As I sit and think about a life lived well, the first thought on my mind is always, connection. A connection to the land, to self and to all the cycles that collide and participate together in a cosmically bizarre and beautiful way. This evening I have climbed up one of my favorite mountains. I stop partway up just simply to sit and be for a minute. I have never stopped here before and am excited about the tipping of the sun over the western Sawtooth range. As I settle in, I close my eyes to see things more clearly. I shiver and rub my goose pimpled legs as the mountain breeze whirls around the granite boulder I have perched upon. The air is stiff with scent of storm and earth. A smell that aches in desire of relief and a feral yearning to roll ones self in the scent of it all. Just one step closer to that wild connection.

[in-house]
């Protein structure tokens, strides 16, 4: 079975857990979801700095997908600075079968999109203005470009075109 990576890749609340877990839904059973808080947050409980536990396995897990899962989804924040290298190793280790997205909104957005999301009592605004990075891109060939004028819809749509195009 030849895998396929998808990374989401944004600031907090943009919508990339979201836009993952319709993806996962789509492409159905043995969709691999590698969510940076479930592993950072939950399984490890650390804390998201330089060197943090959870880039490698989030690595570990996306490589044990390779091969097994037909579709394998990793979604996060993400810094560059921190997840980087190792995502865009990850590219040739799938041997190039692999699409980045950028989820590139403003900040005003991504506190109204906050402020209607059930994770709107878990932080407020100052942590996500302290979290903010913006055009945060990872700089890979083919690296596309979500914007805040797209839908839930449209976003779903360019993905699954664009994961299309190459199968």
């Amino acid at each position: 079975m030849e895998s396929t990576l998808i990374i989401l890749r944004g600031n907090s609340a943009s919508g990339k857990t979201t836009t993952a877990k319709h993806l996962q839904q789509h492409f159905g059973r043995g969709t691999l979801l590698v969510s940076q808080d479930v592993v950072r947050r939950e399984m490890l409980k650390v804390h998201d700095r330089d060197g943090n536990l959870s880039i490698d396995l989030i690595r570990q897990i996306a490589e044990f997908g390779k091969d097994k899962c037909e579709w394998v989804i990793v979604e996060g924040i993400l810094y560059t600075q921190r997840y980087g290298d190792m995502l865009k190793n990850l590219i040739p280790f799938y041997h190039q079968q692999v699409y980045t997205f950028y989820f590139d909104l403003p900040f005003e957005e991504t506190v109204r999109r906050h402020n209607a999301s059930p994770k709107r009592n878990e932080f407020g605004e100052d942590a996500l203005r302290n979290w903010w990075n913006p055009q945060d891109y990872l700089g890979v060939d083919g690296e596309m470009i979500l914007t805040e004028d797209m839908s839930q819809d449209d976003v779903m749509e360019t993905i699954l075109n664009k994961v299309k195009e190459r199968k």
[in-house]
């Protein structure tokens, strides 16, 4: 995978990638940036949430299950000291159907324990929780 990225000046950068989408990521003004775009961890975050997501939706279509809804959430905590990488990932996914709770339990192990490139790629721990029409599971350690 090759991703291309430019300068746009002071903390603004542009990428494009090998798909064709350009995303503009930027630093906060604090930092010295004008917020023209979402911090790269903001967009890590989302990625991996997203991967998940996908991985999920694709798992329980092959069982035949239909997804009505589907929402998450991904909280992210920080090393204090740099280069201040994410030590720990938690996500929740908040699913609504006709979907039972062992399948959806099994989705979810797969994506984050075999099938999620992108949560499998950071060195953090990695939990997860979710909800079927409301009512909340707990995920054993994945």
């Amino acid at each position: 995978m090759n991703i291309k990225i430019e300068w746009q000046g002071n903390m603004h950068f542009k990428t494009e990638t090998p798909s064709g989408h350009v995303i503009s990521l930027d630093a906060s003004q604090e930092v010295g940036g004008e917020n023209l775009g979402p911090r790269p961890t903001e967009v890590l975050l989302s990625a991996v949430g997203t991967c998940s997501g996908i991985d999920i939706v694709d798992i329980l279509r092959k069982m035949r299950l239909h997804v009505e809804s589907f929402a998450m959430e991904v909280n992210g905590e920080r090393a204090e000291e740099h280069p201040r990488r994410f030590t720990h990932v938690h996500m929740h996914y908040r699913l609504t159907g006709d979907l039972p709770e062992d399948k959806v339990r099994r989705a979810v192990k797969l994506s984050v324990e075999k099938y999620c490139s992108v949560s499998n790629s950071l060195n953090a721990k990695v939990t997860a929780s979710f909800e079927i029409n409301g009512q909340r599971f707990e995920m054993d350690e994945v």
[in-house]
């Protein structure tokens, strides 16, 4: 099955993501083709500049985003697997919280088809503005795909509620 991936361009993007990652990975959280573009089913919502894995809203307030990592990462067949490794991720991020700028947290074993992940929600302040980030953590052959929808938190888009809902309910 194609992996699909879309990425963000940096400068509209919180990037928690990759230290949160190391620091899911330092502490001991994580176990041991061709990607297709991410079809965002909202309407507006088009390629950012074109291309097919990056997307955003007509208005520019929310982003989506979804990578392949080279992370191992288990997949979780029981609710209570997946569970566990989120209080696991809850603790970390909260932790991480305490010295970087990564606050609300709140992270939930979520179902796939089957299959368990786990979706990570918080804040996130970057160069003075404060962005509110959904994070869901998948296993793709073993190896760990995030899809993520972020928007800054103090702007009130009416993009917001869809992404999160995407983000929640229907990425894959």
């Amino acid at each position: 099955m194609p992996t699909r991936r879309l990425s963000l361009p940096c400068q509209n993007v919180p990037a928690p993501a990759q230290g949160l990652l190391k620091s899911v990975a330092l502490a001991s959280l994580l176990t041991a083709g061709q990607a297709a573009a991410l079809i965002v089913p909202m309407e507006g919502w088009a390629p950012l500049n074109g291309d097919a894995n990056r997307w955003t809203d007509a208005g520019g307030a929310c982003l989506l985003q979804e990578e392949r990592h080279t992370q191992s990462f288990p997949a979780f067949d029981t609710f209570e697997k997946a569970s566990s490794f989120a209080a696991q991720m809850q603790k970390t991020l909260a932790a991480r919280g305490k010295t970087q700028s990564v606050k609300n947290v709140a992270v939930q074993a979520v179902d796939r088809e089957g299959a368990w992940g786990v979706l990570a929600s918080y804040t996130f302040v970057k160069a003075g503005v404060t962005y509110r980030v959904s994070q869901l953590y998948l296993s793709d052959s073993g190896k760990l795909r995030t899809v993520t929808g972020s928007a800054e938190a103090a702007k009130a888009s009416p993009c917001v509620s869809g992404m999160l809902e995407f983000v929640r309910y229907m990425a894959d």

I notice a shift in the wind as my loosely braided hair whips around my sun kissed face and neck.
A taste of salt and soil.
Of day and night.
A waxing and waning of sorts, as the days highs and lows puzzle their way through my mind. I decide to set those thoughts free, as tonight I want to be free to float, as if I am a traveling seed pod simply riding on the current of wind and spirit.
The clouds are dark and stormy.
Fast moving and dense with motion and power.
Nature desires release.
As saturation is reached, a down pour occurs.
Energy moves from high to low.
Trees grow from small to tall.
The sun travels east to west.
The sky is free to be.
Purple, yellow, orange and blue.
I think about painting the transition of sky over mountain tops when I return home to my little mountain meadow. I sense the clouds shifting overhead and think it is time to finish the climb to the top. I decide I have to go up, before I can return back down. The last bit to the top of the mountain is lost as a rhythmic habit of footsteps. My mind is caught on the play of three birds in this stormy sky. These animals are connected to one another and to the land. A connection intrinsically one with survival and life. I then realize, just how similar we all really are. It is all one can really hope for, is a life lived well.
A life connected to the land.
To each other.
And, to the greater good.